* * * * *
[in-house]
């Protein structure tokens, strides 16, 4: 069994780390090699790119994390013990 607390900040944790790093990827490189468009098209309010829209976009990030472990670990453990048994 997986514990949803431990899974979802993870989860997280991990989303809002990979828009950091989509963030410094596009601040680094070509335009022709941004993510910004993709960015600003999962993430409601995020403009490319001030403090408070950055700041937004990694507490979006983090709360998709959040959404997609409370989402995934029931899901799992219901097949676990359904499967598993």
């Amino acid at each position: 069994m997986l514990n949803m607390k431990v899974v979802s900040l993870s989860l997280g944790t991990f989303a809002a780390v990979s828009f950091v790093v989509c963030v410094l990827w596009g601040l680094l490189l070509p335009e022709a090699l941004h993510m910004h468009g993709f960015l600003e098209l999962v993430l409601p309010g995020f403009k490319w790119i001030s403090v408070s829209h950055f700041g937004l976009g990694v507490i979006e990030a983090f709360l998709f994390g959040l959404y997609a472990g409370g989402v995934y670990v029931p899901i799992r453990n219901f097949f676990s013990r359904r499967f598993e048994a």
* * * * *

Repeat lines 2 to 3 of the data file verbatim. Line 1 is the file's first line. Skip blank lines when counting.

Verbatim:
């Protein structure tokens, strides 16, 4: 069994780390090699790119994390013990 607390900040944790790093990827490189468009098209309010829209976009990030472990670990453990048994 997986514990949803431990899974979802993870989860997280991990989303809002990979828009950091989509963030410094596009601040680094070509335009022709941004993510910004993709960015600003999962993430409601995020403009490319001030403090408070950055700041937004990694507490979006983090709360998709959040959404997609409370989402995934029931899901799992219901097949676990359904499967598993």
């Amino acid at each position: 069994m997986l514990n949803m607390k431990v899974v979802s900040l993870s989860l997280g944790t991990f989303a809002a780390v990979s828009f950091v790093v989509c963030v410094l990827w596009g601040l680094l490189l070509p335009e022709a090699l941004h993510m910004h468009g993709f960015l600003e098209l999962v993430l409601p309010g995020f403009k490319w790119i001030s403090v408070s829209h950055f700041g937004l976009g990694v507490i979006e990030a983090f709360l998709f994390g959040l959404y997609a472990g409370g989402v995934y670990v029931p899901i799992r453990n219901f097949f676990s013990r359904r499967f598993e048994a």